Does it mean previously under-exposed comedians will now get shows or do networks break the bank to hang onto the big stars and their audiences?
And will audiences continue paying or even pay more to keep the current gatekeepers in business?
Dan Harmon, showrunner of NBC’s “Community” has suggested that he could deliver a 13 episode, uncensored “direct to viewers” version of his show for $50/subscriber.
But does that make sense to an audience who can already access the broadcast version, purchase a 20 episode NBC season for less than that via iTunes or wait for a DVD box-set season marketed for even less?
And what if Louis CK uses his newfound audience database to market his own slate of favorite, unknown or under-appreciated comics? Where do the networks turn then?
New Media advocates would suggest they will turn to them and that Louis CK’s marketing coup will convince investors that their product can be similarly marketed. But can it?
Louis CK’s show was developed over months of concert engagements, honed by an experienced master of Stand-up. The production itself was budgeted at $170,000 and filmed over two nights at New York’s Beacon Theatre, a venue that could draw exactly the right live-audience demographic.
The finished show is as polished as any HBO Special, for CK understood one thing many championing New Media do not.
Audiences know the difference between professional and crap.
And what they will endure for a few minutes of YouTube video or webisode is not what they will reach into their pockets to pay for.
CK then further invested $32,000 in a website that could correctly service the product while spending more to allow credit card and Paypal sales.
Therefore, anybody following the same model needs to come up with almost a quarter of a million dollars just to get into the game. For most of the new wave that’s not anywhere near a number that can be confidently crowd funded.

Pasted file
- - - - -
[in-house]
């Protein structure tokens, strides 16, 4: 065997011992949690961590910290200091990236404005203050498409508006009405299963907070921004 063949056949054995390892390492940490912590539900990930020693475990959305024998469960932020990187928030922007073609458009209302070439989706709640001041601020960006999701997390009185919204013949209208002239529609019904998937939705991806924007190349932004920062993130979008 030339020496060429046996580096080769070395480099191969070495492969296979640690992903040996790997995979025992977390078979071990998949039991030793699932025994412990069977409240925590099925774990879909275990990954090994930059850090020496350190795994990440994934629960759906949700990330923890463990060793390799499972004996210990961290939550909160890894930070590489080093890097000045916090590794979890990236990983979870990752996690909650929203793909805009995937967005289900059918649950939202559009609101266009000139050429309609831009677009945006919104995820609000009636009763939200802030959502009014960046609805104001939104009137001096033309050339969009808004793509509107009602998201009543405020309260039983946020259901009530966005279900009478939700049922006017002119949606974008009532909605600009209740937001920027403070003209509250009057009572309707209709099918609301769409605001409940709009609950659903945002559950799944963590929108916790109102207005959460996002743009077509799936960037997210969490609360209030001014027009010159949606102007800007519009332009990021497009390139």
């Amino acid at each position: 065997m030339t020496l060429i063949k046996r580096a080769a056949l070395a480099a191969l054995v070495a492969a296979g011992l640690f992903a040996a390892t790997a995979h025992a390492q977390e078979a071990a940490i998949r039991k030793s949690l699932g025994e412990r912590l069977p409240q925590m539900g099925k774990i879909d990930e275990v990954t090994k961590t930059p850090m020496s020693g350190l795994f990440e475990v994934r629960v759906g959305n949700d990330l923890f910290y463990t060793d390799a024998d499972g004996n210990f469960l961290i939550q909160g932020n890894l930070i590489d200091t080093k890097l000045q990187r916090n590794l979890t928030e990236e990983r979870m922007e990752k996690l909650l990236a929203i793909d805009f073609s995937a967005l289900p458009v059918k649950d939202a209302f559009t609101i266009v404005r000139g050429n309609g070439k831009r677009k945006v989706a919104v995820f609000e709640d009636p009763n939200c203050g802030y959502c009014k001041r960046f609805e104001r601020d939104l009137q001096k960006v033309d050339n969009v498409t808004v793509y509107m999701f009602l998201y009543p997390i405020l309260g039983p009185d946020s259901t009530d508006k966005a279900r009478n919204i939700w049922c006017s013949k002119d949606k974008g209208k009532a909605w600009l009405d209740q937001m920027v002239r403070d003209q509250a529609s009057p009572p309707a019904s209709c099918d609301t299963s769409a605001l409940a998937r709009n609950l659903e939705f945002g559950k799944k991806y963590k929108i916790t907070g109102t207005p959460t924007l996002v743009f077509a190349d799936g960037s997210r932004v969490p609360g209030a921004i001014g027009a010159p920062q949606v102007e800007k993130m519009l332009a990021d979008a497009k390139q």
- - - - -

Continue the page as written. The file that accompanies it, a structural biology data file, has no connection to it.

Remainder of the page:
Yet this and other trends in online marketing may convince risk friendly investors to begin kicking their tires.
Last year, Lee Goldberg, an American author unable to sell any of his 15 novels to a publisher, dumped them all on Amazon’s Kindle site and 12 months later had earned $300,000 after fees and expenses.
Meanwhile, previously published British Psychologist Richard Wiseman discovered he couldn’t find a US publisher for his new book “Paranormality” unless he reversed its central premise that ghosts and psychics were bogus. He went the kindle route as well – and suddenly had a mainstream best seller on his hands.
And then there’s “Lamb”, a barely known electronica duo from England who’d broken up in 2005. No record company would even advance them enough to cover the meagre studio costs of a comeback album. So, they announced they were back and took pre-orders online, tripling all of their past sales before they’d even stepped into a studio.
So the money is there.
Provided you have a product someone wants.
Provided you offer it a price that will both turn consumers from Corporate product and dissuade them from piracy.
And perhaps most important, provided you make it available in a format that does not restrict either your customer’s usage of the product or their ability to share it with their friends.
Ultimately, I don’t think “Louis CK Live At The Beacon” is a game changer. But if you follow where its ripple effect leads, you may begin to see major changes taking place.
And I think that means the New media crowd must start approaching the future much more pragmatically, while those already established need to consider that the system that’s always worked for them may soon begin to crumble.
Here’s an outtake from Louis CK’s Special. You can order your own copy of the full show here. Trust me, it’s well worth your time and money.